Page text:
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International media report millions of people are trapped. When the pandemic hit, fear of foreigners surged and many migrants faced new restrictions. Some were forced to close businesses and shops, just because of their ethnic background. South Africa built a 40-kilometre emergency fence on the border with Zimbabwe to block the virus, even though it had already arrived by airplane from Europe. According to The Economist, every single country introduced border restrictions and there’s a real fear those many not end with widespread vaccinations.
Fortunately, Canadians avoided the worst of that knee-jerk reaction. Sharry Aiken, associate professor of immigrant and refugee law at Queen’s University, says she sees no evidence Canada’s long-term commitment to immigration and resettlement is shifting. There’s widespread acceptance that immigration is important to the Canadian economy, and several sectors are currently struggling with labour shortages because of the border restrictions.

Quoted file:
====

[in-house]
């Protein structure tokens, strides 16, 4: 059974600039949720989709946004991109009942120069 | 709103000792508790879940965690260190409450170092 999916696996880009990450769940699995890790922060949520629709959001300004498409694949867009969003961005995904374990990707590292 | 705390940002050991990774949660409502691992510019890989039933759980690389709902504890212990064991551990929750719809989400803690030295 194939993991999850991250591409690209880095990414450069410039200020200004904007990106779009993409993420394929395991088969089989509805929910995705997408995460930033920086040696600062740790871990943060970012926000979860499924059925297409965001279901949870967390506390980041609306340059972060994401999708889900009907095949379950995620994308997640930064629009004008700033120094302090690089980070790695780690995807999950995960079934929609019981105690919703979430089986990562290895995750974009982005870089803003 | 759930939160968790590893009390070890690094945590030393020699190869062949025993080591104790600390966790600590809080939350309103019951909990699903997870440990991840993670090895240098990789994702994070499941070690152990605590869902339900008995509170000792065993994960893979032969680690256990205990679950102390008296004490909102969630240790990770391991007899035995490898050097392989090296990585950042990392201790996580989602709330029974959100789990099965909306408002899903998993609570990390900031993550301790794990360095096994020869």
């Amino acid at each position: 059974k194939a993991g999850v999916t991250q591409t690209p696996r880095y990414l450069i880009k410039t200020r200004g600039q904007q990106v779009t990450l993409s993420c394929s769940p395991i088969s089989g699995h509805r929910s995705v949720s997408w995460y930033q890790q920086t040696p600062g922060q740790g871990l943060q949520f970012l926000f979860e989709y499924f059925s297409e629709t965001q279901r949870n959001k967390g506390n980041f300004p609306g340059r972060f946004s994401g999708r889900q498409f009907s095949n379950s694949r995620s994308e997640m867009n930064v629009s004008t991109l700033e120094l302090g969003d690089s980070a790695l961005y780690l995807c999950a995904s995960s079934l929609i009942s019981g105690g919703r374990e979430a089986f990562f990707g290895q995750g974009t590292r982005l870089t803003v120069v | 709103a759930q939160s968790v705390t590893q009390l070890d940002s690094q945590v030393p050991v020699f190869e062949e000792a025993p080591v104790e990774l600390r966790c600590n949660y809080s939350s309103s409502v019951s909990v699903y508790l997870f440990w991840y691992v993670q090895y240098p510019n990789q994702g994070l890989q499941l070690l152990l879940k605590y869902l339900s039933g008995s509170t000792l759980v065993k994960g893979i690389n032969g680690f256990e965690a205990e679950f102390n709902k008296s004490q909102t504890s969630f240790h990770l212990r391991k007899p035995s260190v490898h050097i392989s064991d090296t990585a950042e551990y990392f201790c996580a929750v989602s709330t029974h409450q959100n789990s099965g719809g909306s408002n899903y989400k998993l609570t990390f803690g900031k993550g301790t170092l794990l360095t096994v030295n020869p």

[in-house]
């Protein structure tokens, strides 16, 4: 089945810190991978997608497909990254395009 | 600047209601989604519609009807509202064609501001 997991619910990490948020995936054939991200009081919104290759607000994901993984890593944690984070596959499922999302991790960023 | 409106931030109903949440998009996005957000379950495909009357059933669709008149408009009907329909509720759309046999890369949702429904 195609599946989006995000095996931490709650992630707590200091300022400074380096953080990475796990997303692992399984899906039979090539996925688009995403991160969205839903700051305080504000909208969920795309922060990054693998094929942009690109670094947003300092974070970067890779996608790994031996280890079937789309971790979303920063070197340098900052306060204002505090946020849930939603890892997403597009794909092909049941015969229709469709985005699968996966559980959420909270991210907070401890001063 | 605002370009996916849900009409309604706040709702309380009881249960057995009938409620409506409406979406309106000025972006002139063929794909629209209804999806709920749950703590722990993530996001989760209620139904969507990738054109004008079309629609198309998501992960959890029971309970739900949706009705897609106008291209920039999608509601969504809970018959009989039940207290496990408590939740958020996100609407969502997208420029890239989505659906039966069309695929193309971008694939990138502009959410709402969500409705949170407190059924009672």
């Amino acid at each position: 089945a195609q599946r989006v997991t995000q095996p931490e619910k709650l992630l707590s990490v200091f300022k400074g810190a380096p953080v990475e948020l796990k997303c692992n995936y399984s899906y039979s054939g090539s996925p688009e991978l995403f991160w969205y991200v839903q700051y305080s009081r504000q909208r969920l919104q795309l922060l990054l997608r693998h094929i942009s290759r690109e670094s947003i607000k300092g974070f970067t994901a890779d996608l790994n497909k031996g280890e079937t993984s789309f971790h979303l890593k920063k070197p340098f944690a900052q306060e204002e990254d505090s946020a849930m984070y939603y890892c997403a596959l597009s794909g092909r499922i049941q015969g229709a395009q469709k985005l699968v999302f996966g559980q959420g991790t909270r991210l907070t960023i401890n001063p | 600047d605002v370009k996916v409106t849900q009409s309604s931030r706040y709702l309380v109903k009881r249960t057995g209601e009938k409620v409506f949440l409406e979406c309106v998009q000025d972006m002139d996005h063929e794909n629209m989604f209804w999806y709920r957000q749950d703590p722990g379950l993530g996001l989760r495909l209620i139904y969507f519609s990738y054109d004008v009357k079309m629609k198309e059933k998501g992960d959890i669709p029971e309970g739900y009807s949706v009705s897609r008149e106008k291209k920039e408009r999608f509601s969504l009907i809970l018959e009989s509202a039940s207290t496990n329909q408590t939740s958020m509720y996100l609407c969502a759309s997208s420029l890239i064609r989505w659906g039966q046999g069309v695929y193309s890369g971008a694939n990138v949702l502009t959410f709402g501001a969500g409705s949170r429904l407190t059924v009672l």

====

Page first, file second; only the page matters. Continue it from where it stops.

But here and around the world, Aiken says, “refugees have been caught in the worst possible space and with no recourse.”
Alsakka Amini says he hasn’t given up hope, especially since Canada recently opened the door a crack for refugees from six other countries. He showed me proudly around the tiny apartment in Algeria, Rafi’s bed tucked beside his parents’ in the bedroom, his drawings and first English words hanging on the walls. I can hear the call to prayer floating above the dark streets in the background.
I know there is still reason for fear; the virus isn’t done with us yet and people already here worry about paying bills as government subsidies shrink. I get that. But we also have a commitment to refugees. I hope fear doesn’t stand in the way of honouring it.
Elise Stolte is an opinion columnist with the Edmonton Journal.
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